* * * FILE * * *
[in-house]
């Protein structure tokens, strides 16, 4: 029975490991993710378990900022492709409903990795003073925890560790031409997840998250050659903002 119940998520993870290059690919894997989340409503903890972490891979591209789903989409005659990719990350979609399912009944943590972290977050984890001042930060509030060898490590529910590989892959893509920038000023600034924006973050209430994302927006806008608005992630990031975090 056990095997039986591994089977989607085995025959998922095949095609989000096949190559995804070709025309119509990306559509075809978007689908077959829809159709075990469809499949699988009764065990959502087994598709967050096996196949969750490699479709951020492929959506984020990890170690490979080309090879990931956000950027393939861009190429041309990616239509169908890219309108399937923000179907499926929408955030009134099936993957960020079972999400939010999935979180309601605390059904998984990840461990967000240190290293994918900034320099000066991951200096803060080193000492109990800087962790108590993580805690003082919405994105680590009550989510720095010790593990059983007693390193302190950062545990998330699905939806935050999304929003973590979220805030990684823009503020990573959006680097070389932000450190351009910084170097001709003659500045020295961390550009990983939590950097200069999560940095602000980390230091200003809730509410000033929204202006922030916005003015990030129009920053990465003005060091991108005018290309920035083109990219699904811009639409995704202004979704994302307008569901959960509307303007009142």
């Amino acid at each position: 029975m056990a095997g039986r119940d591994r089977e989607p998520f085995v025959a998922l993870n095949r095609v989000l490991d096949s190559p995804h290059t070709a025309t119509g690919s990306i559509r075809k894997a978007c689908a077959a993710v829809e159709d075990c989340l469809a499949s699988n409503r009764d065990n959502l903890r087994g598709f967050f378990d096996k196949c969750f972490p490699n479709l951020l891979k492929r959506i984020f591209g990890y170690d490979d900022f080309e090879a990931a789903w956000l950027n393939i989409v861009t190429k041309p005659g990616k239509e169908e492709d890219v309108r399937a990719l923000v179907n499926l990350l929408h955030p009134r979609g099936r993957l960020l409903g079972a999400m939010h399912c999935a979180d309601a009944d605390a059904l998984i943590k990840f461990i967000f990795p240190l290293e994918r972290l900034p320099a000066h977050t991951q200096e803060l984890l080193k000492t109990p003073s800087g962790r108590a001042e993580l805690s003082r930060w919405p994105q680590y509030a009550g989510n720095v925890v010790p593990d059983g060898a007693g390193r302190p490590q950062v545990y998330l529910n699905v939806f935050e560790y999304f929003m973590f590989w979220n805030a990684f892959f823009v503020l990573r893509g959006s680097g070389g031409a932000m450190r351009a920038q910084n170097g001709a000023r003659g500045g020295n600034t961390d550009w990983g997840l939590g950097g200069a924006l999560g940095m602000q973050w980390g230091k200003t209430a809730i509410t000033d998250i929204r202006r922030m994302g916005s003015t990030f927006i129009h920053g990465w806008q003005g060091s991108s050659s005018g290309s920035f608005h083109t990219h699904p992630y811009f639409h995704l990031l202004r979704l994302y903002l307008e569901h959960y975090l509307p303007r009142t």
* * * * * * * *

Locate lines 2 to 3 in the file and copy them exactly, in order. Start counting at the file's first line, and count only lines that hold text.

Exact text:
């Protein structure tokens, strides 16, 4: 029975490991993710378990900022492709409903990795003073925890560790031409997840998250050659903002 119940998520993870290059690919894997989340409503903890972490891979591209789903989409005659990719990350979609399912009944943590972290977050984890001042930060509030060898490590529910590989892959893509920038000023600034924006973050209430994302927006806008608005992630990031975090 056990095997039986591994089977989607085995025959998922095949095609989000096949190559995804070709025309119509990306559509075809978007689908077959829809159709075990469809499949699988009764065990959502087994598709967050096996196949969750490699479709951020492929959506984020990890170690490979080309090879990931956000950027393939861009190429041309990616239509169908890219309108399937923000179907499926929408955030009134099936993957960020079972999400939010999935979180309601605390059904998984990840461990967000240190290293994918900034320099000066991951200096803060080193000492109990800087962790108590993580805690003082919405994105680590009550989510720095010790593990059983007693390193302190950062545990998330699905939806935050999304929003973590979220805030990684823009503020990573959006680097070389932000450190351009910084170097001709003659500045020295961390550009990983939590950097200069999560940095602000980390230091200003809730509410000033929204202006922030916005003015990030129009920053990465003005060091991108005018290309920035083109990219699904811009639409995704202004979704994302307008569901959960509307303007009142």
């Amino acid at each position: 029975m056990a095997g039986r119940d591994r089977e989607p998520f085995v025959a998922l993870n095949r095609v989000l490991d096949s190559p995804h290059t070709a025309t119509g690919s990306i559509r075809k894997a978007c689908a077959a993710v829809e159709d075990c989340l469809a499949s699988n409503r009764d065990n959502l903890r087994g598709f967050f378990d096996k196949c969750f972490p490699n479709l951020l891979k492929r959506i984020f591209g990890y170690d490979d900022f080309e090879a990931a789903w956000l950027n393939i989409v861009t190429k041309p005659g990616k239509e169908e492709d890219v309108r399937a990719l923000v179907n499926l990350l929408h955030p009134r979609g099936r993957l960020l409903g079972a999400m939010h399912c999935a979180d309601a009944d605390a059904l998984i943590k990840f461990i967000f990795p240190l290293e994918r972290l900034p320099a000066h977050t991951q200096e803060l984890l080193k000492t109990p003073s800087g962790r108590a001042e993580l805690s003082r930060w919405p994105q680590y509030a009550g989510n720095v925890v010790p593990d059983g060898a007693g390193r302190p490590q950062v545990y998330l529910n699905v939806f935050e560790y999304f929003m973590f590989w979220n805030a990684f892959f823009v503020l990573r893509g959006s680097g070389g031409a932000m450190r351009a920038q910084n170097g001709a000023r003659g500045g020295n600034t961390d550009w990983g997840l939590g950097g200069a924006l999560g940095m602000q973050w980390g230091k200003t209430a809730i509410t000033d998250i929204r202006r922030m994302g916005s003015t990030f927006i129009h920053g990465w806008q003005g060091s991108s050659s005018g290309s920035f608005h083109t990219h699904p992630y811009f639409h995704l990031l202004r979704l994302y903002l307008e569901h959960y975090l509307p303007r009142t």